Page 2 of 2 FirstFirst 12
Results 14 to 19 of 19
  1. #14
    Join Date
    Sep 2006
    Location
    River Forest IL
    Posts
    70

    Trane Voyagers

    Don't beat yourself up for not knowing how these work if you're just getting started in commercial work-none of us are born knowing this stuff. I like the fact that you are taking initiative to find answers-definitely the sign of a good tech. Anyone that thinks they've seen/know it all just hasn't been doing this long enough. Get used to not knowing-there are a million ways to do everything-even though ultimately we're trying to do the same things.

    Having said that, as klrogers said-get the books from Trane on their MicroControls and Ignition and Combustion-you might find them here or somewhere on the net, if not, you can get hardcopies (which I have, and tried to upload here for you-but wouldn't go through).

    The Voyager has 2 test terminals-literally called "Test 1" and "Test 2", on the main terminal strip. Take a jumper wire (or a pair of wire strippers/quarter-whatever), and jump out test 1/test2 for 2-3 seconds. Don't leave the jumper on-this test is sequential. The first test brings on the indoor fan. After you see the fan come on, jump out test1/test2 again-don't forget, jump it out for 2-3 seconds, then take the jumper off for 3-5 seconds. The next test is economizer. After that is cool 1-economizer close, then cool 2 -mechanical cooling, then heat 1, heat 2. When you use the test mode, bear in mind certain things are supposed to happen at given times.; When you get to the heat test, the combustion blower has to energize, all limits have to be closed, and the ignitor has to energize. If the combustion blower does not energize when it should-look to find out why...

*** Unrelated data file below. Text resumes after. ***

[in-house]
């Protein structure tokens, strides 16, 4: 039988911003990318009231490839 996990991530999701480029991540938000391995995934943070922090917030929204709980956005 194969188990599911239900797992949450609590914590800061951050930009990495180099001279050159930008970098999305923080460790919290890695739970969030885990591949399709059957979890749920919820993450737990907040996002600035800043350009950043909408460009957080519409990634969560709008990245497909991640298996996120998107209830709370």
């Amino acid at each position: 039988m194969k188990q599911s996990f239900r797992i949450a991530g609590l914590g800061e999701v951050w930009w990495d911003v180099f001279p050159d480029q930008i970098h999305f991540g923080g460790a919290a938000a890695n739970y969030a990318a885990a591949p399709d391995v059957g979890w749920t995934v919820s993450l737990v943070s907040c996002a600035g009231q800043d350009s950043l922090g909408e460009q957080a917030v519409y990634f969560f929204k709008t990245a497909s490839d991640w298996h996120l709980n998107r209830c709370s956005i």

Our job is to figure out WHAT is supposed to happen WHEN-and WHY it's not. Hope this helps. Word to the wise-read everything you can get your hands on-when you know it-you own it!
    Will

  2. #15
    Join Date
    May 2007
    Location
    california